Yes, I’d talked to my grandmother’s worthless cat.  Yes, I’d talked with people online via e-mail, Twitter, and Facebook.  But after Friday night’s pub outing, my only personal interaction with another human being was with the ticket clerk at the movie theater.  And even though I was surrounded by people at the theater, I didn’t interact with them.  One can be surrounded by people and still be alone, after all.

And yet, even after the realization that I’d had no meaningful human contact, I went and had even less. After putting out my laundry to dry, I went up the reservoir and hiked back to the dam, a long and lonely hike where it’s possible to not see another soul for long stretches.

I actually saw a semi-familiar face as I was in sight of the parking lot on my out. I’ve seen a few times a young woman with blond hair who wears a Celtics jersey. I’ve no idea who she is, just someone I’ve seen before. I passed her as she was just starting out. I nodded, she nodded back, and that was my personal interaction for the day.

At least it was, until a few hours later I decided to go to Fuddrucker’s for dinner. What can I say? I wanted a hamburger. I could have gone to Five Guys, but I like the atmosphere of Fuddrucker’s. I like the memorabilia with which the restaurant is decorated. A Fuddrucker’s hamburger isn’t as good as I remember, but it’s good enough, and the ambiance makes up for it.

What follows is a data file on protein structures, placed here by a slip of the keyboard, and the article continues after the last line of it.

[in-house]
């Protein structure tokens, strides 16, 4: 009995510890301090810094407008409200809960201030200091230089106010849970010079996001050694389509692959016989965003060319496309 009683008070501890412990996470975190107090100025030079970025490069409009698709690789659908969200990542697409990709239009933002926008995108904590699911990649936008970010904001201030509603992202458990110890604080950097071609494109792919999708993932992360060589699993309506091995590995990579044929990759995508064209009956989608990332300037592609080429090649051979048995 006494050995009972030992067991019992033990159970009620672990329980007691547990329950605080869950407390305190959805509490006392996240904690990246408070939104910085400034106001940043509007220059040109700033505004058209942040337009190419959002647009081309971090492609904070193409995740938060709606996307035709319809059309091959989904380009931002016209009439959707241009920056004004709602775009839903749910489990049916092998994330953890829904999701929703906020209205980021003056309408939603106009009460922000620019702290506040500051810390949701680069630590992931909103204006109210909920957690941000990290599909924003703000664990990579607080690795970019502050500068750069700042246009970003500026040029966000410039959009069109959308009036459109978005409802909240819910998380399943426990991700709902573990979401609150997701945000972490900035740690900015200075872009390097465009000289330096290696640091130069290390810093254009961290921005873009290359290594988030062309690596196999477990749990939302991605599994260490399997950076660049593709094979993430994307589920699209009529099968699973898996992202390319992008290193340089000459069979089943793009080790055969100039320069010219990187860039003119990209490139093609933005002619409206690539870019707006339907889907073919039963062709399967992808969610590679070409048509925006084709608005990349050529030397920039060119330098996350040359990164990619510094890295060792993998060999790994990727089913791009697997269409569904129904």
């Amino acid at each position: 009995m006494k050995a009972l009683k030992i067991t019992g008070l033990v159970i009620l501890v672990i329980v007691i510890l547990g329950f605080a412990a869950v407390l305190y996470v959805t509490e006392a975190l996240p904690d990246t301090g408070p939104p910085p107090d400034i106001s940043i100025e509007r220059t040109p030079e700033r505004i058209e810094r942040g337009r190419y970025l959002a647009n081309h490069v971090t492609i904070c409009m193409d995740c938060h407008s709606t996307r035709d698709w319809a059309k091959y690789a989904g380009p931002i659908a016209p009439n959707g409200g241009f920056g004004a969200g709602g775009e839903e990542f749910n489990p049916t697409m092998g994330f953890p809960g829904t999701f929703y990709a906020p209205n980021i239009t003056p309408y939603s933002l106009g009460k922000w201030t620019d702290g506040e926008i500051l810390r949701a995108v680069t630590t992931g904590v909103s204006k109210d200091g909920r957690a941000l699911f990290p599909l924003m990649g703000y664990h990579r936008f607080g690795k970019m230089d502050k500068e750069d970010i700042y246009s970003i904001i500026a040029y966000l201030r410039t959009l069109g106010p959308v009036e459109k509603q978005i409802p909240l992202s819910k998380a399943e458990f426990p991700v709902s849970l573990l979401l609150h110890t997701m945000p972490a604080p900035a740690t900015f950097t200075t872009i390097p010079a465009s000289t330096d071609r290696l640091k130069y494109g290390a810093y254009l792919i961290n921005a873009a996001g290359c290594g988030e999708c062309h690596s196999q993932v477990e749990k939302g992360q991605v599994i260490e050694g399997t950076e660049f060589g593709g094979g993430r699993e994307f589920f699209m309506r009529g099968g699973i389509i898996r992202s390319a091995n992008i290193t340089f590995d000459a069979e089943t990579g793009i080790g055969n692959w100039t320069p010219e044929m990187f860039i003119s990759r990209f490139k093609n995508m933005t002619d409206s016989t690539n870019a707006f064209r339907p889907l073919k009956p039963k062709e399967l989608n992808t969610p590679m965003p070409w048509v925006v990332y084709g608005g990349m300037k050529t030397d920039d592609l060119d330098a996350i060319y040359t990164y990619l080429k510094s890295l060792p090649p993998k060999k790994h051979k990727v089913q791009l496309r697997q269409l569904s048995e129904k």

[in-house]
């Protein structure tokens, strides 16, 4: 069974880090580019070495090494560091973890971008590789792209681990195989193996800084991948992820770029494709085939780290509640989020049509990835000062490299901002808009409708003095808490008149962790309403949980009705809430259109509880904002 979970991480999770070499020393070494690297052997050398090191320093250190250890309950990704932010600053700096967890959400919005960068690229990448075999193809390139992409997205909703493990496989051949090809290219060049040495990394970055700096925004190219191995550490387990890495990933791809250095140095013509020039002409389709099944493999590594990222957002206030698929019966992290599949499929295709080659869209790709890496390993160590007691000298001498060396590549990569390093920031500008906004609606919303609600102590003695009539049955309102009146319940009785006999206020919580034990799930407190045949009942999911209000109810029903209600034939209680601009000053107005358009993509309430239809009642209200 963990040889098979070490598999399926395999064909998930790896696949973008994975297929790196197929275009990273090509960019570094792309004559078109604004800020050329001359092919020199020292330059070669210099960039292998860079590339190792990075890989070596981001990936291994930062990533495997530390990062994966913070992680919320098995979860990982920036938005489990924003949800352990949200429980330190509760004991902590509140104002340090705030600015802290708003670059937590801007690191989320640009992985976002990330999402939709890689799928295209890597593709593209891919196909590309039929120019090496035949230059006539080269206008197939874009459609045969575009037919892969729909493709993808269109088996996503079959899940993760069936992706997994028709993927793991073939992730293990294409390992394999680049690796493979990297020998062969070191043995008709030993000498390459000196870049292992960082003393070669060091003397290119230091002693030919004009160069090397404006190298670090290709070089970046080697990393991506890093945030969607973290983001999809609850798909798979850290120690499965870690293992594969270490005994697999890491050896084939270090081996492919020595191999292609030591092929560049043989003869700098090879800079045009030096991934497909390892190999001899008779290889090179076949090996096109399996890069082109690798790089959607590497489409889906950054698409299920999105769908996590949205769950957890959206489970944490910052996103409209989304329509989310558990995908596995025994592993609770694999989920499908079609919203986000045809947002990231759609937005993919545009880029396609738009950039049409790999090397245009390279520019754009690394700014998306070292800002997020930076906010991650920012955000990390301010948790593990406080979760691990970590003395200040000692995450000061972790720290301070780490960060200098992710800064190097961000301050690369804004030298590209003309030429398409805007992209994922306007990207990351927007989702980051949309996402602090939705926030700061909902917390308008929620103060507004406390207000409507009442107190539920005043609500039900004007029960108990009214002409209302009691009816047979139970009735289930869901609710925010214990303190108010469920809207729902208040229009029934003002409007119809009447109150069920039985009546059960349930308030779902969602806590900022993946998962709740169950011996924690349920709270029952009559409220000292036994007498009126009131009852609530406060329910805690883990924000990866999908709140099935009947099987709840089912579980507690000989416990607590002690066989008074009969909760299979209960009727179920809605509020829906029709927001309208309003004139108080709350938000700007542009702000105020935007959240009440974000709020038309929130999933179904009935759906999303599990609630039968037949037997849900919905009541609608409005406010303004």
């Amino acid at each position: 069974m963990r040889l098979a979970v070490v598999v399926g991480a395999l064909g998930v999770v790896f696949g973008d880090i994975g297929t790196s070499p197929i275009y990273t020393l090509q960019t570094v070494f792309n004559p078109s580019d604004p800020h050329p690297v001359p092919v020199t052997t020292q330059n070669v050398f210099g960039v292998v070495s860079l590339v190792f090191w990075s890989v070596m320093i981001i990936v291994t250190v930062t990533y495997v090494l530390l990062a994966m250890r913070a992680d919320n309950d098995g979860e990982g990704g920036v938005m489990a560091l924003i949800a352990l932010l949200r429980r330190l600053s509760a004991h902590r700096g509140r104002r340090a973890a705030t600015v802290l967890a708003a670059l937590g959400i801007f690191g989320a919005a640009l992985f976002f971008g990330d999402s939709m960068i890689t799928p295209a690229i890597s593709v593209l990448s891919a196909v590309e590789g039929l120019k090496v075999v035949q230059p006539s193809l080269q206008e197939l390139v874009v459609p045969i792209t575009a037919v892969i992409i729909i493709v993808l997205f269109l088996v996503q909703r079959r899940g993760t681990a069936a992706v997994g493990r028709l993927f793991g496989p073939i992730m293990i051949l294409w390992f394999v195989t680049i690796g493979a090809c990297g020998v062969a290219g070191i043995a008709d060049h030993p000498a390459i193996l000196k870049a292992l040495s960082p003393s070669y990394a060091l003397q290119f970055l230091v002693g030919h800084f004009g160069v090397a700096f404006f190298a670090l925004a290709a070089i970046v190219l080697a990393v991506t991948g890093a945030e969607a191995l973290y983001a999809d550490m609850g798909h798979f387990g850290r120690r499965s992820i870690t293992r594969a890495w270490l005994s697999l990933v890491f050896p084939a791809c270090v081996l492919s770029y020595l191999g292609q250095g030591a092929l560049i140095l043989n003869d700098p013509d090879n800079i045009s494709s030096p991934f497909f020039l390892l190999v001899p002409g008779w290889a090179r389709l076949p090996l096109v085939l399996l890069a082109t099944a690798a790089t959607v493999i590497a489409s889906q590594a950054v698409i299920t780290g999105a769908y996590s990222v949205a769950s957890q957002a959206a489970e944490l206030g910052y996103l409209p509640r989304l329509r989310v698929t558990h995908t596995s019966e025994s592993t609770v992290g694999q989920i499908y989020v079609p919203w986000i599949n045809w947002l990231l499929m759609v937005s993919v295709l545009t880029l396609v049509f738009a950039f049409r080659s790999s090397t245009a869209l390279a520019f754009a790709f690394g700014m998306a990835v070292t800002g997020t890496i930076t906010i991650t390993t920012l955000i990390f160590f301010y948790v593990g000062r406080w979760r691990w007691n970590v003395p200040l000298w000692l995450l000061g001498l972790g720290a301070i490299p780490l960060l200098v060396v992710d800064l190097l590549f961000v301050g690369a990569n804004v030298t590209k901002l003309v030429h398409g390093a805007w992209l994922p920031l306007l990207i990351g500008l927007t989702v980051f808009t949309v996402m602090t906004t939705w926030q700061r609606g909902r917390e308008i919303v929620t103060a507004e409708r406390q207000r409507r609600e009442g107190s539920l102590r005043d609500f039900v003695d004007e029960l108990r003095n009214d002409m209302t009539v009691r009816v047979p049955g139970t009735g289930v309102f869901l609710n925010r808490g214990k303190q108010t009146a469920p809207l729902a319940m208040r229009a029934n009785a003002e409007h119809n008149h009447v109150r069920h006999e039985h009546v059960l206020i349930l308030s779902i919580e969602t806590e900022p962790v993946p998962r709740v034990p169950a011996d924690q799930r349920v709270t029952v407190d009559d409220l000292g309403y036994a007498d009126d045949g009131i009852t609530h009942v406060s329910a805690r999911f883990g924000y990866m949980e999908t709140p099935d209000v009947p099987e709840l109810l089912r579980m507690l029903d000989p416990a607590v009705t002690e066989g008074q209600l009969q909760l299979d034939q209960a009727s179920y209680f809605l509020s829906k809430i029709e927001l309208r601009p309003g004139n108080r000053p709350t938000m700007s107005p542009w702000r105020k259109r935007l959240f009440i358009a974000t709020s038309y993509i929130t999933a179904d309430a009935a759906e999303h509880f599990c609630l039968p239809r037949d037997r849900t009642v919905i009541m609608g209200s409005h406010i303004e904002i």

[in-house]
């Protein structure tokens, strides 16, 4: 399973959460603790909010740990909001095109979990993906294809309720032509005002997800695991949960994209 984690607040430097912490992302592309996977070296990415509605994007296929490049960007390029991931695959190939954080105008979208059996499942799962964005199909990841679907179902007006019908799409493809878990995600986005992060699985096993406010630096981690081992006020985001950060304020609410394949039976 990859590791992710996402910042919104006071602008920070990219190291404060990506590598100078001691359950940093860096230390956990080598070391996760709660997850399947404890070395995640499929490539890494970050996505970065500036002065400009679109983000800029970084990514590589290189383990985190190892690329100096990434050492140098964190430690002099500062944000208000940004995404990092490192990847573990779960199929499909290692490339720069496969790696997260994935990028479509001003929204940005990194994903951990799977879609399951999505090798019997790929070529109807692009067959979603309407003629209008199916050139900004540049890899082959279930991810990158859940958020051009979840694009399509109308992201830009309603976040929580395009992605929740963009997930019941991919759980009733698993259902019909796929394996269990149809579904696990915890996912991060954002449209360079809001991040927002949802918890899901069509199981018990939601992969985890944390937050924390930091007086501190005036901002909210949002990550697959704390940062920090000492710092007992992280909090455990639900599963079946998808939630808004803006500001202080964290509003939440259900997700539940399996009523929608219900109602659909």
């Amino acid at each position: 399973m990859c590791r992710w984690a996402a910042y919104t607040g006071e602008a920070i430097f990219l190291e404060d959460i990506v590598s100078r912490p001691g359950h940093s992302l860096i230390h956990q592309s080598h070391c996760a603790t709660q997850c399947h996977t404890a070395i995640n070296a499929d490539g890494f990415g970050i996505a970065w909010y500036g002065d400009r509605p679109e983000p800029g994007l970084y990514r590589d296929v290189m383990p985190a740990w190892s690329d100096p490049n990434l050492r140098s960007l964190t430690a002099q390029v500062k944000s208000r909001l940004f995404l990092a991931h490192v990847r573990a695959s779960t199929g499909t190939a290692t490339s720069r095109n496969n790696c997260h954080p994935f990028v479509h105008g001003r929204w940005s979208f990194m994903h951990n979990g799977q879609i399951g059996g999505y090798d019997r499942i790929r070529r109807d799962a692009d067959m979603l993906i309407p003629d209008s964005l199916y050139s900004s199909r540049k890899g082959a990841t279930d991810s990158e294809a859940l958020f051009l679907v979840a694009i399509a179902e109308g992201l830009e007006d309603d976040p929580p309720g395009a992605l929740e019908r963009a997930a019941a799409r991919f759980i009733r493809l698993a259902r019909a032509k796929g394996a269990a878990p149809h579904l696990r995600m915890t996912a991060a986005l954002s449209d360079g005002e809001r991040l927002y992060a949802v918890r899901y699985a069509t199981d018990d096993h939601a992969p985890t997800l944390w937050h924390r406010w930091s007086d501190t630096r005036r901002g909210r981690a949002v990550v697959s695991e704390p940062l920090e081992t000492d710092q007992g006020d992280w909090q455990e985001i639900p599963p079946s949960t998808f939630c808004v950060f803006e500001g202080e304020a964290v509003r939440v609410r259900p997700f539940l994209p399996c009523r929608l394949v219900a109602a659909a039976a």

The Fuddrucker’s outing brightened my mood, despite the presence of James Blunt’s “You’re Beautiful,” surely one of the world’s most depressing songs, on the restaurant muzak.

Then I went to Target and looked at coffee pots and furniture.

You’d be surprised, but looking at coffee pots and furniture in stores gives me a strange feeling of contentment, especially because I’m in the market for neither.

Now I think I can call it a day.

On the Week That Was

It’s been a week.

Every month when the catalogs go to press, it’s a rougher week than usual. There’s last minute writing (often late night alcohol-fueled writing), long days at the office, and needless stress.